Insights on Uvalde from an activist who worked to make the U.K. safer
ARI SHAPIRO, HOST:
A common refrain since the Uvalde school shooting is, the U.S. is the only country where this happens. Well, nearly 30 years ago, it happened in Scotland. A man killed 16 students and a teacher at Dunblane Primary School. Dunblane parents became vocal activists, and soon after, the U.K. passed strict gun control laws. There has not been a school shooting in the U.K. since. Mick North was one of those parents. His 5-year-old daughter Sophie was killed in the massacre, and he helped start the group now known as Gun Control Network. Mick North, thank you for joining us today.
MICK NORTH: It's a pleasure.
SHAPIRO: What goes through your mind when you see news of a school shooting in the U.S. like the one in Uvalde, Texas?
NORTH: I think the immediate reaction is, oh, no, not again. I'm always shocked. But it doesn't come as a surprise any longer because it just happens too often. I thought as soon as people know what happened in Britain and what changes were brought about as a result of our children dying that there'd be a rush not necessarily to enact the same kind of legislation but at least to try to fight for gun laws. But it's just never happened.
SHAPIRO: Your effort faced strong opposition, including from the royal family. I mean, Prince Philip, the Duke of Edinburgh, told the BBC, if a cricketer decided to go into a school and batter a lot of people to death with a cricket bat, are you going to ban cricket bats? He said, you have to distinguish between what weapons do and what people do. That sounds a lot like the talking points we hear from the gun lobby. How did you overcome those arguments?
NORTH: We just persuaded people that they were wrong. But in the case of Prince Philip, that was nonsense because a cricket bat could not have caused the kind of devastation that we saw in the gym in Dunblane Primary School. The criticism of others that these people might choose some other means of causing harm doesn't really acknowledge how very dangerous guns are compared with other weapons. It is too easy for somebody to pick up something like a gun and cause havoc within seconds and certainly within minutes.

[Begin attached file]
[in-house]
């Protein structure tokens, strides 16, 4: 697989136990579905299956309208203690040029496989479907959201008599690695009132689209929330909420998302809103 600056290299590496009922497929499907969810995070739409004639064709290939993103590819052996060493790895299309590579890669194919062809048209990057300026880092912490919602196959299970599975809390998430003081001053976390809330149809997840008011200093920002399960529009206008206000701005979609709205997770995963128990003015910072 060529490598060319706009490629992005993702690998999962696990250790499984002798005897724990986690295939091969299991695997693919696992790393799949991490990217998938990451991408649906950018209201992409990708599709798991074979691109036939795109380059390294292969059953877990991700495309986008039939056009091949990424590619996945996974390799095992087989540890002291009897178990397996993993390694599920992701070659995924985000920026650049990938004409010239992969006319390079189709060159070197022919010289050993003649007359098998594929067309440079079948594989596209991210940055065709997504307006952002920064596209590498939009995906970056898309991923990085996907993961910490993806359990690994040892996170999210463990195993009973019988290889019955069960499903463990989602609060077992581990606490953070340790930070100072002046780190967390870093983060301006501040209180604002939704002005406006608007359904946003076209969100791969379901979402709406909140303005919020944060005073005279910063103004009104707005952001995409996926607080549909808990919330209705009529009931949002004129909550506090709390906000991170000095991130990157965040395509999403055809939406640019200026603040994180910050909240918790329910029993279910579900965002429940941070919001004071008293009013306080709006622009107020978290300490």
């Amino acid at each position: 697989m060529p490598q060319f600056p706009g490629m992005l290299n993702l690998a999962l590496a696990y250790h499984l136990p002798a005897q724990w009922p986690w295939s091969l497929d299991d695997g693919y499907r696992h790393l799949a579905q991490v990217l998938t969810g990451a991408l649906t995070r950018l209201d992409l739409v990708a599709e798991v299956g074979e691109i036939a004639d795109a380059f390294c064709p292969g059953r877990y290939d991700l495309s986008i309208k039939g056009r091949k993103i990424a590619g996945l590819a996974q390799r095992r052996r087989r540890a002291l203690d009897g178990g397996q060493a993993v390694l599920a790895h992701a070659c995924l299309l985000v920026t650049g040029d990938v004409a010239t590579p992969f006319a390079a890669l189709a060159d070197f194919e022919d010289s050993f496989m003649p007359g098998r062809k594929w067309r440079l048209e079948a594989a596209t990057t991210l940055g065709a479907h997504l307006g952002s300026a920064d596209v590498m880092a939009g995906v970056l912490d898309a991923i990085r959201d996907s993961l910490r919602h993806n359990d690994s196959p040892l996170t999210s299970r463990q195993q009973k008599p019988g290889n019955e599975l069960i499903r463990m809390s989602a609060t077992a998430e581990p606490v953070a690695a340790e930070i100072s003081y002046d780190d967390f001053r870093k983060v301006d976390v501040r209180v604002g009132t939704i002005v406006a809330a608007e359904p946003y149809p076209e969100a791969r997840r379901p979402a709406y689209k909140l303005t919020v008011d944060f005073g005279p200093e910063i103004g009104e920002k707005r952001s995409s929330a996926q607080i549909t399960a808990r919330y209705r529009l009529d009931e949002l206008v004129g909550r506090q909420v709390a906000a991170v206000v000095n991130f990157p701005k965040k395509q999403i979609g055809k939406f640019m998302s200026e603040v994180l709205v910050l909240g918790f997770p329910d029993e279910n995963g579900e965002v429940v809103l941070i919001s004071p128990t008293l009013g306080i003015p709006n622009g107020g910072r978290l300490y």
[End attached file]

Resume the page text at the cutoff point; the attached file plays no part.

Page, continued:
SHAPIRO: Sounds like you had a fact-based debate that was grounded in evidence and a shared understanding of truth, all of which seems really difficult in the United States right now. I mean, do you think that is possible?
NORTH: I think I've come to believe that it probably isn't possible in America unless there are some dramatic changes. Those of us who have been in contact with gun control groups and other Americans have been putting statistics down on paper for them to look at. And the comparisons between the U.S. and Britain now should make shocking reading to anyone in America. This year there have been four gun homicides in Great Britain. That's England, Scotland and Wales - four.
SHAPIRO: Those are not four mass shootings. Those are four homicides.
NORTH: That is four individual deaths. Even setting aside the difference in the size of the country, that is a horrendous difference.
SHAPIRO: As you know, the right to bear arms is written into the U.S. Constitution. It's not in the U.K. The U.S. has a very powerful firearms lobby and a pervasive gun culture, both of which are not true in the U.K. So is this just an apples-to-oranges comparison, or are there lessons you think the U.S. can learn from your experience?
NORTH: Well, I think to some extent, it is an apples-and-oranges comparison. Yes, the whole culture around guns is different in the U.S. But there are other countries in the world where there's a frontier mentality, shall we say - Canada, Australia - who have adopted tighter controls over guns. So I think America should perhaps be comparing itself not necessarily with Britain alone but with a whole range of countries who have unfortunately experienced mass shootings but only a small number of them.
SHAPIRO: Mick North is founding member of the Gun Control Network and father of Sophie, one of the children killed at Dunblane Primary School in 1996. Thank you so much for talking with us.
NORTH: Thank you. Transcript provided by NPR, Copyright NPR.